Allocation through the competitive bidding route is set to kickstart within a fortnight in the country, with mineral-rich Karnataka inviting tenders for 15 iron ore mines on October 21.
Along with Karnataka, eight other mine-bearing states — Odisha, Jharkhand, Madhya Pradesh, Gujarat, Rajasthan, Andhra Pradesh, Maharashtra and Chhattisgarh — are ready with a total of 70 mines to be allocated through the auction route in the first phase, steel and mines minister Narendra Singh Tomar told FE.
Fierce competition is in store for the mines since these would be allocated for 50 years. Miners would bid keeping in mind the potential demand growth for raw material, he said.
“The majority of the 70 mines to be allocated in the first phase are iron ore and limestone mines,” mines secretary Balvinder Kumar said, adding that efforts are being made to reduce the number of days for allocation of mines to the winning bidder from the date of issuance of NIT (notice inviting tender) to 68 days from 120 days conceived earlier.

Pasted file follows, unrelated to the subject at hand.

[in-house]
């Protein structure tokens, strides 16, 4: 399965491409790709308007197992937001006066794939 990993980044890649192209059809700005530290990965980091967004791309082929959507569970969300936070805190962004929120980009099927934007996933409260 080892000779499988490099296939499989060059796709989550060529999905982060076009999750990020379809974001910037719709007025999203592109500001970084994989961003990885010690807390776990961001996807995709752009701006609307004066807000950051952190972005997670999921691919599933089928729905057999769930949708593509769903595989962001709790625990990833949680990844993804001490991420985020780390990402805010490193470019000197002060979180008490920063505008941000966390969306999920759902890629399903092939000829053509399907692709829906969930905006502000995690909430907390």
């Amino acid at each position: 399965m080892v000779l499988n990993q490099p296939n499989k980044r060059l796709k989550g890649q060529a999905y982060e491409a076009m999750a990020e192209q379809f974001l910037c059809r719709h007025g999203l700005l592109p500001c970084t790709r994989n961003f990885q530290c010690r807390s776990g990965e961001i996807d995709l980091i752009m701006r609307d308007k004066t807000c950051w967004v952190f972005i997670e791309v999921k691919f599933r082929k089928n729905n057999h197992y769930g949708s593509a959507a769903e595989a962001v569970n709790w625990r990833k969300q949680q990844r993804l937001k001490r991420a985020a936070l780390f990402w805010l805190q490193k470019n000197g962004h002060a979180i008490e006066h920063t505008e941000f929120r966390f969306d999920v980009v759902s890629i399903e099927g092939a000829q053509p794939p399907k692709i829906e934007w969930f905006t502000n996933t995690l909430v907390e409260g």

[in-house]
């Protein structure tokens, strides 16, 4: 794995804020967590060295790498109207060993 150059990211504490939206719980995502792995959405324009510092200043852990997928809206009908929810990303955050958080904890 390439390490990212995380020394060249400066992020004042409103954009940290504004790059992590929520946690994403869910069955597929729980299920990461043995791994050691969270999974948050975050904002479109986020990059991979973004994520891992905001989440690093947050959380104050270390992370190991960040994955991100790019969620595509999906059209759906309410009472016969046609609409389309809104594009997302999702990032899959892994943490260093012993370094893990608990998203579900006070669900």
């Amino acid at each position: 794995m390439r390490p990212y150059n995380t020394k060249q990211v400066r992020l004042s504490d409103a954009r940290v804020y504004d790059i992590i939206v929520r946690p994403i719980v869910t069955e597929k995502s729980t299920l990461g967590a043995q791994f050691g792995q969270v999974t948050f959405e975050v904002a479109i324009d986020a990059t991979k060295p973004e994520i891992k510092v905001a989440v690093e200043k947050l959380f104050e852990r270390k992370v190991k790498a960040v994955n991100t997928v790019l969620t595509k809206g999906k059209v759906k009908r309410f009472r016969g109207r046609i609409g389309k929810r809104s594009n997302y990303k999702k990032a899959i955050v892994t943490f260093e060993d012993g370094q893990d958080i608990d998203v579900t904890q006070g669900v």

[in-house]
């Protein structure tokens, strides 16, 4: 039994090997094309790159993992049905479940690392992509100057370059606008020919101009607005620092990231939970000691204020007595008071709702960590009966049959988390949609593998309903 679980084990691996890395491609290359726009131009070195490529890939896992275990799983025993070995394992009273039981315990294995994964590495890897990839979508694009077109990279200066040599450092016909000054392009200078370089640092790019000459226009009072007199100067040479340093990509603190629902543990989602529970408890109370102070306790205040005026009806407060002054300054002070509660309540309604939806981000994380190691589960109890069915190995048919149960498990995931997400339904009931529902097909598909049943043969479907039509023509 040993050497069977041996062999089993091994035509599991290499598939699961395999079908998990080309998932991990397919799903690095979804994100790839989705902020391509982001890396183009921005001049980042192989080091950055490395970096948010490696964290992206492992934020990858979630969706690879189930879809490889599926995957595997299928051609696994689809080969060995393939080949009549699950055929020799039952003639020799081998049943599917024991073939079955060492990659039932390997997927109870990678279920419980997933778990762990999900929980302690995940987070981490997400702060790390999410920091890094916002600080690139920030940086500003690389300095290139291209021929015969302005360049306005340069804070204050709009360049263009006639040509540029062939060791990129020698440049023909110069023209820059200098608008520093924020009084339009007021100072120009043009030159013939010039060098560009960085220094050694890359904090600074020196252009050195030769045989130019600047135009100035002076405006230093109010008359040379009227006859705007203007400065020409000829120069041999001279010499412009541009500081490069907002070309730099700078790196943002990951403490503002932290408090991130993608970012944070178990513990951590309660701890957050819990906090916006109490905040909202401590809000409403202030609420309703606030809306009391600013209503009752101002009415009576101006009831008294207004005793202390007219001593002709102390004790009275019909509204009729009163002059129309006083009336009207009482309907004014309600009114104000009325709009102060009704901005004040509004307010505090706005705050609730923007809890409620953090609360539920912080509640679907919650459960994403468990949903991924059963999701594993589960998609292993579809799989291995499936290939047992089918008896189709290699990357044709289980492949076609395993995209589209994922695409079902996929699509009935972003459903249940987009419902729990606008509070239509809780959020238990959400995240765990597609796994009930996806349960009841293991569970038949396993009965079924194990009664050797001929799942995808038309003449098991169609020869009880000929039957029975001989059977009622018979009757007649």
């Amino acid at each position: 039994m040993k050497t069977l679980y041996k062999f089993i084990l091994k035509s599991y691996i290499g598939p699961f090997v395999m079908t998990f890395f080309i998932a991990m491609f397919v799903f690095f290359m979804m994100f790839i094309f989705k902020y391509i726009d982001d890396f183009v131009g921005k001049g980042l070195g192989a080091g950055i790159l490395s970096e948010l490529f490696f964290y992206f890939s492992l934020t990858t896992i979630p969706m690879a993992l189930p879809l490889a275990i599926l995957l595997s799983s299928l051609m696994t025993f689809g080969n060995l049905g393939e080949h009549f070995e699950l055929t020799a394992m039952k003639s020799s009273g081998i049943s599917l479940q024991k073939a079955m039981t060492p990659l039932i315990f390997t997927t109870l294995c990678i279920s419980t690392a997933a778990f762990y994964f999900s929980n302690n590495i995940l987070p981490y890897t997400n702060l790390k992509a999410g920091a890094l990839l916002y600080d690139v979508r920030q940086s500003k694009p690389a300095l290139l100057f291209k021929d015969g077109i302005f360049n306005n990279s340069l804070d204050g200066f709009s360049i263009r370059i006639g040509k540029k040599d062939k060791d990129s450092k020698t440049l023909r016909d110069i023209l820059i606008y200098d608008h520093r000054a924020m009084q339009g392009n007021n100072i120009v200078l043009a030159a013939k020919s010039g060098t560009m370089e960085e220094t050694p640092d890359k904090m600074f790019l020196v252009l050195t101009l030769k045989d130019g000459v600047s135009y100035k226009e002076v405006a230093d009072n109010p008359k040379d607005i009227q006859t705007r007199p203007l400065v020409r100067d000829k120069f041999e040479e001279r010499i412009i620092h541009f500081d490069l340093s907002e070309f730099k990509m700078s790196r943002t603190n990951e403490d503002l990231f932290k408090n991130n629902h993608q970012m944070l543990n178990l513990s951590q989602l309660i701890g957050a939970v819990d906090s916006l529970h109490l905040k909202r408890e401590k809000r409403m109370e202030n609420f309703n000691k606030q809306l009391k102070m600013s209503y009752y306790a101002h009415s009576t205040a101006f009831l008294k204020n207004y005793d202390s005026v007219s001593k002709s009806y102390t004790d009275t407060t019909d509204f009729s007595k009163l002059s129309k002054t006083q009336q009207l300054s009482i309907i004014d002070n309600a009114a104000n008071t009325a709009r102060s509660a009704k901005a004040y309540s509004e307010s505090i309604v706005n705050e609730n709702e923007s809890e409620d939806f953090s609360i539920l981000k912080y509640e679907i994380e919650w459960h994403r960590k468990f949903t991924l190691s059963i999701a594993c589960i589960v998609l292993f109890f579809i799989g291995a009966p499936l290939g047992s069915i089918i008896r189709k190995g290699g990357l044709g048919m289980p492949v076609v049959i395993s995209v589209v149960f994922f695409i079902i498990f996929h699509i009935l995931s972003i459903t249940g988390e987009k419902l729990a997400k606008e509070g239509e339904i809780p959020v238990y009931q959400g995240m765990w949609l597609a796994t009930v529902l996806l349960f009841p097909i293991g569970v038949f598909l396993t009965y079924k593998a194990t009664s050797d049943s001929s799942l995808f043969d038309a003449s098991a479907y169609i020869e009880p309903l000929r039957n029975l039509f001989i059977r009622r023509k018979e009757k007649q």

Mines other than those containing coal have never been allocated through the auction process in India till date. A questionable and controversy-laden dispensation route used to be followed for the allocation of mines, which often lacked transparency. The Mines and Minerals (Development and Regulation) Amendment Ordinance, 2015 promulgated on January 12, 2015 mandated auction as the only route for allocation. The Act, notified on March 27, perpetuated it.
Kumar said apart from 15 mines in Karnataka, auctions would be conducted for 11 mines in Rajasthan, 10 in Odisha, nine in Maharashtra, six in Gujarat, five each in Jharkhand, Chhattisgarh and Madhya Pradesh, and four in Andhra Pradesh.
Since mining is a state subject, the onus of auctioning of the mines lies only with the states. The role of the Centre is that of a facilitator. The Centre has done a commendable hand-holding job to help states facing problem in carrying out the auction process. Officers from the Centre are still deputed in the state.